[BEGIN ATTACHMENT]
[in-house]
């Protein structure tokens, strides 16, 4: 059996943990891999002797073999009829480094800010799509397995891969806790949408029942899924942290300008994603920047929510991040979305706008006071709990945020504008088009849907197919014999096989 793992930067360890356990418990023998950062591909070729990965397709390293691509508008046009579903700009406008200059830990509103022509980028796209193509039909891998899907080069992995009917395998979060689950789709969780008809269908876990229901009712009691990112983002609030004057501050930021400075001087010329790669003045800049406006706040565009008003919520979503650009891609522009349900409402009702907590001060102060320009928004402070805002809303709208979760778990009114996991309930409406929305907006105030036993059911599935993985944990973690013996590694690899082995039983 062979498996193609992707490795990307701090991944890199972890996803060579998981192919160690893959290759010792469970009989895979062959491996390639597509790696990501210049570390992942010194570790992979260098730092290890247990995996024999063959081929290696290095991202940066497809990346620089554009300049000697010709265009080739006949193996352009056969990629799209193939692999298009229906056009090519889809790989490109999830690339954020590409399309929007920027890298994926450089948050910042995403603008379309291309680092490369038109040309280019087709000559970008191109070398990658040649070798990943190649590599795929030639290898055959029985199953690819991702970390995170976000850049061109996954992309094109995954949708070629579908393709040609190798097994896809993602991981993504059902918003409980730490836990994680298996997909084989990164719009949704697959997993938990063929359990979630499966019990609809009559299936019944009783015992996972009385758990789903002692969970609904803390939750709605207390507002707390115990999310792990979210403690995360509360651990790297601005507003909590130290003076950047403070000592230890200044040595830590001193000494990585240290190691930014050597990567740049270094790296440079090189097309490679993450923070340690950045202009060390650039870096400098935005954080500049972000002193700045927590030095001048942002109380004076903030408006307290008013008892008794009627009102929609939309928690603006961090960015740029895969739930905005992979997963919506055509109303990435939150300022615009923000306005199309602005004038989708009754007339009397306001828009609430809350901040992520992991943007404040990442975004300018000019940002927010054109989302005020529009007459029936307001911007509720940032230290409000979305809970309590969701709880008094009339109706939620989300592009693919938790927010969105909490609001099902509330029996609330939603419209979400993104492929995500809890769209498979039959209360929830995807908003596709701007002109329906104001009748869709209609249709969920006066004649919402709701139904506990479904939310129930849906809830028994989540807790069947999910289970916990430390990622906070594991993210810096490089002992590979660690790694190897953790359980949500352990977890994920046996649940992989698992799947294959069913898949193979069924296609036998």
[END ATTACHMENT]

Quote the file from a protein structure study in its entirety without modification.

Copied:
[in-house]
């Protein structure tokens, strides 16, 4: 059996943990891999002797073999009829480094800010799509397995891969806790949408029942899924942290300008994603920047929510991040979305706008006071709990945020504008088009849907197919014999096989 793992930067360890356990418990023998950062591909070729990965397709390293691509508008046009579903700009406008200059830990509103022509980028796209193509039909891998899907080069992995009917395998979060689950789709969780008809269908876990229901009712009691990112983002609030004057501050930021400075001087010329790669003045800049406006706040565009008003919520979503650009891609522009349900409402009702907590001060102060320009928004402070805002809303709208979760778990009114996991309930409406929305907006105030036993059911599935993985944990973690013996590694690899082995039983 062979498996193609992707490795990307701090991944890199972890996803060579998981192919160690893959290759010792469970009989895979062959491996390639597509790696990501210049570390992942010194570790992979260098730092290890247990995996024999063959081929290696290095991202940066497809990346620089554009300049000697010709265009080739006949193996352009056969990629799209193939692999298009229906056009090519889809790989490109999830690339954020590409399309929007920027890298994926450089948050910042995403603008379309291309680092490369038109040309280019087709000559970008191109070398990658040649070798990943190649590599795929030639290898055959029985199953690819991702970390995170976000850049061109996954992309094109995954949708070629579908393709040609190798097994896809993602991981993504059902918003409980730490836990994680298996997909084989990164719009949704697959997993938990063929359990979630499966019990609809009559299936019944009783015992996972009385758990789903002692969970609904803390939750709605207390507002707390115990999310792990979210403690995360509360651990790297601005507003909590130290003076950047403070000592230890200044040595830590001193000494990585240290190691930014050597990567740049270094790296440079090189097309490679993450923070340690950045202009060390650039870096400098935005954080500049972000002193700045927590030095001048942002109380004076903030408006307290008013008892008794009627009102929609939309928690603006961090960015740029895969739930905005992979997963919506055509109303990435939150300022615009923000306005199309602005004038989708009754007339009397306001828009609430809350901040992520992991943007404040990442975004300018000019940002927010054109989302005020529009007459029936307001911007509720940032230290409000979305809970309590969701709880008094009339109706939620989300592009693919938790927010969105909490609001099902509330029996609330939603419209979400993104492929995500809890769209498979039959209360929830995807908003596709701007002109329906104001009748869709209609249709969920006066004649919402709701139904506990479904939310129930849906809830028994989540807790069947999910289970916990430390990622906070594991993210810096490089002992590979660690790694190897953790359980949500352990977890994920046996649940992989698992799947294959069913898949193979069924296609036998």